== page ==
Candler Road Mini Cinema

2772 Candler Road,
Decatur, GA 30034

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SANTA CLAUS ad at CANDLER ROAD mini cinema in Atlanta, Ga

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The Candler Road Mini Cinema opened a few years after the Georgia Theatre Company premiered the sumptuous South Dekalb Mall Twin Theatre right across the road. The Mini was a very basic and unremarkable twin cinema that anchored a small strip shopping centre. The only time I ever patronized the Mini was to see Universal’s re-release of “You Can’t Cheat an Honest Man” and “My Little Chickadee” in 1969.

Contributed by Jack Coursey

Recent comments (view all 13 comments)

StanMalone on May 6, 2010 at 2:53 pm

Cone: Thank you for taking the time to comment on this site. I have very fond memories of working for Modular in the early 70’s and to this day keep in touch with some of the people I met there. Most of my work was at Sandy Springs although I also spent a good bit of time at Peachtree Battle and Doraville. I never knew anyone at this location until I started managing the South DeKalb in 1974 by which time it was a Weis operation.

That is an interesting story about the seats and equipment. I was really surprised when I first walked into Candler by the condition of the furnishings since I always thought that Sandy Springs and Doraville were very nicely appointed. All of that was before I started working in theatres and I assumed that the company must have changed hands or something when the Candler was built since it was so different.

Assuming that you are the co-founder and not Cone Jr., I can recall meeting you a couple of times when you attended movies at Sandy Springs. Roger McClure was the manager at that time. Aaron Bouldin was at Doraville, Bill Henley was at Peachtree Battle, and Bill Sheely was the roving relief manager / operator. I was still a college student just doing hourly work wherever I could pick up some work that fit my schedule, but I also did a lot of film and concession supply delivery which is how I got to know people at the other theatres. Those were great times to work in theatres and your little neighborhood chain was a good place to learn the trade before it became dominated by the big corporations and multiplexes and megaplexes of today.

You should take a look at the Sandy Springs page on this site. Barbara Gentry has posted some information about how her dad and you started the company. It is listed under the name Sandy Springs Theatre. Perhaps you could shine some light on the time when Sandy Springs went independent while the rest of the Mini Cinemas operated under a kind of co-op agreement with Storey before getting back together as Mini Cinemas.


Thanks again. I am still in this business after all of these years and many of my favorite memories are thanks to your company and the people I met there. Just this past weekend a group of retired managers, projectionists and friends from those days had our regular lunch and get together at the old Sandy Springs site which is now The Brickery restaurant.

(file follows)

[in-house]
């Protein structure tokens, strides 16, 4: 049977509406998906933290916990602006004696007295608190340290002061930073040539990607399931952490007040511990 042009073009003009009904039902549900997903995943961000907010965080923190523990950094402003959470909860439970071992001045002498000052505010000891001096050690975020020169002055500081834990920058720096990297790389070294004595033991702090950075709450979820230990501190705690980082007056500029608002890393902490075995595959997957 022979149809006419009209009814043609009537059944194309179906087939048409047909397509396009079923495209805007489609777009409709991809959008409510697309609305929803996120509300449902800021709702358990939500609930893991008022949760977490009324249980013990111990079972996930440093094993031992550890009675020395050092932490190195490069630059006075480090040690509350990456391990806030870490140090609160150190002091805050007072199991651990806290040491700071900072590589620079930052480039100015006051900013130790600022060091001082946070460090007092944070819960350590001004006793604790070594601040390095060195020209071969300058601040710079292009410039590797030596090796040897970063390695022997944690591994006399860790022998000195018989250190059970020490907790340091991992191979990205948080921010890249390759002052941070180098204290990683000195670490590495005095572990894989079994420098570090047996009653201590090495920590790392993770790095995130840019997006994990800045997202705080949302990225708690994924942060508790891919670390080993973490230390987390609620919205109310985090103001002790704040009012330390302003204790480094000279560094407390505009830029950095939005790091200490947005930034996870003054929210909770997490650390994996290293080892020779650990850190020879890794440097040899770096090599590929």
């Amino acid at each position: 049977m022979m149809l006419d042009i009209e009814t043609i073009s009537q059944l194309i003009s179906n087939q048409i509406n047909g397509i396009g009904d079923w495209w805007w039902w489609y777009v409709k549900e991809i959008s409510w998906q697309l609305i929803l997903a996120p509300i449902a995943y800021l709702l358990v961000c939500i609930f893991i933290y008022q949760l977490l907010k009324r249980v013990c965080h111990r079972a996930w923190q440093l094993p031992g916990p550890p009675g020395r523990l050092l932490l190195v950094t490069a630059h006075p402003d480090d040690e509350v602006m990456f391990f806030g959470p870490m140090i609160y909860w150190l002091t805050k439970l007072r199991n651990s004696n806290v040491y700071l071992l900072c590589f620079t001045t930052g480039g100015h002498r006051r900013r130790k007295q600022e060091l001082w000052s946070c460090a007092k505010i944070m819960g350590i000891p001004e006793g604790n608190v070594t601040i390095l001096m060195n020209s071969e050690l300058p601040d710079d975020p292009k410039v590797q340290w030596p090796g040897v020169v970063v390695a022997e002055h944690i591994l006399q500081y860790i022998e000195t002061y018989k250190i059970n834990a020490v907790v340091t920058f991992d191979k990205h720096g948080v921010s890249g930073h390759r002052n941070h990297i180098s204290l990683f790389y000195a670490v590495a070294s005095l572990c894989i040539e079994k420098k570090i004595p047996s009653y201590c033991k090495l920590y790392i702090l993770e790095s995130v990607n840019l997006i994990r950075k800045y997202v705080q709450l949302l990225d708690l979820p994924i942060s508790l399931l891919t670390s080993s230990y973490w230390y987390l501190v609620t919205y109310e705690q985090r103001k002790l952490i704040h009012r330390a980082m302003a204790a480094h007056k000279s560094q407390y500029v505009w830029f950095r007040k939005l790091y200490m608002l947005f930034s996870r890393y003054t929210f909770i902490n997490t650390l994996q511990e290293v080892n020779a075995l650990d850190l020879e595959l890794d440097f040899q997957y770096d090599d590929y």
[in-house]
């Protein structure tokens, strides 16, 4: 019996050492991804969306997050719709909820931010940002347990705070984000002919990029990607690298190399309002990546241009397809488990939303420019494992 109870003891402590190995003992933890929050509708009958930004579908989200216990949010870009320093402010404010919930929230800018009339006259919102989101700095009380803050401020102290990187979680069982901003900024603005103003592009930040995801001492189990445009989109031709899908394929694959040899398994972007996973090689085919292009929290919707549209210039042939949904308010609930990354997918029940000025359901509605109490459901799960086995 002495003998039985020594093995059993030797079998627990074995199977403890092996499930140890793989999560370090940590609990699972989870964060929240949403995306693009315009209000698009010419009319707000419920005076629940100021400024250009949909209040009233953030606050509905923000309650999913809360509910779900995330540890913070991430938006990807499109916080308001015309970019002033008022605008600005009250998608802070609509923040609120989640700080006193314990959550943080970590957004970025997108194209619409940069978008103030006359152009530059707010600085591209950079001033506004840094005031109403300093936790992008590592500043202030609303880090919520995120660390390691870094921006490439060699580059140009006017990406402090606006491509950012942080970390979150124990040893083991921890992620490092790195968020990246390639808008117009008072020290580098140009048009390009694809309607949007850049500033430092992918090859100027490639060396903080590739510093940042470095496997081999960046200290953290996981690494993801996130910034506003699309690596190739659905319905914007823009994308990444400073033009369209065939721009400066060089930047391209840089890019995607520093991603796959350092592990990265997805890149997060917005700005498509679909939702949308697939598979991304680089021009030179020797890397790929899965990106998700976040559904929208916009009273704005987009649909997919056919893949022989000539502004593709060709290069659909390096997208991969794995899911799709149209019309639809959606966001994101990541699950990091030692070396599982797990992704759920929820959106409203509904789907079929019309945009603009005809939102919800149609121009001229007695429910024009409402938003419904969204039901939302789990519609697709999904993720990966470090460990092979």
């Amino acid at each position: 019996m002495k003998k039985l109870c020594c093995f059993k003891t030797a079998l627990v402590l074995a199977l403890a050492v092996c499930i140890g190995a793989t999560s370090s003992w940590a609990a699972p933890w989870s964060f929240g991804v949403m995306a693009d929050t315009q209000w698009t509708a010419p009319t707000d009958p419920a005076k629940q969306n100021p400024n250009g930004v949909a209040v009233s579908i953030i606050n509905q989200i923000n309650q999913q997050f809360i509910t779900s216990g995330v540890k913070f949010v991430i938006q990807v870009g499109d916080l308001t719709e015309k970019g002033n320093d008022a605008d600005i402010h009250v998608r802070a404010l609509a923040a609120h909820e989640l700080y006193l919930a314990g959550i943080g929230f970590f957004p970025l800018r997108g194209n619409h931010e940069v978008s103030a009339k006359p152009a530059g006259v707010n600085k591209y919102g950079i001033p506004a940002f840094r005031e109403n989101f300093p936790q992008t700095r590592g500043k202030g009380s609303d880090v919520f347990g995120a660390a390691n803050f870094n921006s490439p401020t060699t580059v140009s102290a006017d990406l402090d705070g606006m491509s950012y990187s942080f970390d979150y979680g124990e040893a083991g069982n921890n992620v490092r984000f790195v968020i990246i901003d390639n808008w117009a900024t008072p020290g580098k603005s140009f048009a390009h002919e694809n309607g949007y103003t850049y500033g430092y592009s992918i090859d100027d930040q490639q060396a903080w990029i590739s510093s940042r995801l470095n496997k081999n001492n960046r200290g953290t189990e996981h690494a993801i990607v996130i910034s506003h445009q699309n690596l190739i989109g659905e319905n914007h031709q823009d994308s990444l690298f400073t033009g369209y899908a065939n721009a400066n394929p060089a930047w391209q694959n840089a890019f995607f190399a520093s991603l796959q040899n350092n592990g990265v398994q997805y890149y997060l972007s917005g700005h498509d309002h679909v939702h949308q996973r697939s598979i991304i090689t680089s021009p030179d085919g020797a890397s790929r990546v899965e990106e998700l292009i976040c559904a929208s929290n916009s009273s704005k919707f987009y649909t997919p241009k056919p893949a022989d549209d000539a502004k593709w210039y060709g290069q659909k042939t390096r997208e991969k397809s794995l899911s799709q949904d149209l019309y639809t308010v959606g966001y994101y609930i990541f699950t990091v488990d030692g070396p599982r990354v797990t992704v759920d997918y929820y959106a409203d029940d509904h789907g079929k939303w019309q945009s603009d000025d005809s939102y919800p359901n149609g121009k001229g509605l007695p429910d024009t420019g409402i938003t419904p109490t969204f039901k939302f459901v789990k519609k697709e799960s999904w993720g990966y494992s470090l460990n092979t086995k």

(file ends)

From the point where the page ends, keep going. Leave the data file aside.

TLSLOEWS on May 6, 2010 at 3:11 pm

Its nice that you all get together again.

madcone on May 6, 2010 at 9:10 pm

It was a great group! Nothing more fun than selling shadows on the wall, popcorn, candy and CocaCola for money. I will post further on the Sandy Springs site.

Mike Rogers
Mike Rogers on May 6, 2010 at 10:18 pm

Must be a Georgia thing.Bunch of us from ABC/PLITT try and get together for dinner once a year in Augusta.Great to have friends like that.

retired2 on December 19, 2010 at 8:07 pm

I worked there after working for one year at the South Dekalb Twin Cinema accross the street. It was 1971, I was in high school at Columbia High, 17 years old and given the title of Assistant Manager. I think I was making $1.15 or $1.20 hour. I remember Woodstock playing and the entire theater smelling like pot. I left because I got a job at JCPenneys across the street for a tiny amount more per hour and a discount on clothes.

dmorgan on October 3, 2015 at 3:03 pm

In reference to Stan’s comments on the Salem Gate, I am very surprised GTC did not buy this one up as it would have been perfect to protect South Dekalb and play the spillover/moveovers. I believe the theater was near the end of the Grant Shopping Center next to a dry cleaners?

StanMalone on October 5, 2015 at 10:28 am

I think that when Candler was first sold it was part of a block of mini cinemas and perhaps GTC did not want to take on the whole lot. Or, maybe they were interested but Weis outbid them. A couple of months earlier GTC had been involved in the strangest change of ownership I ever saw when they purchased the Parkaire Twin from Loews. (You can read that one on the Parkaire page if interested.)GTC was a pretty conservative outfit and maybe Parkaire took up all of the money they were prepared to risk.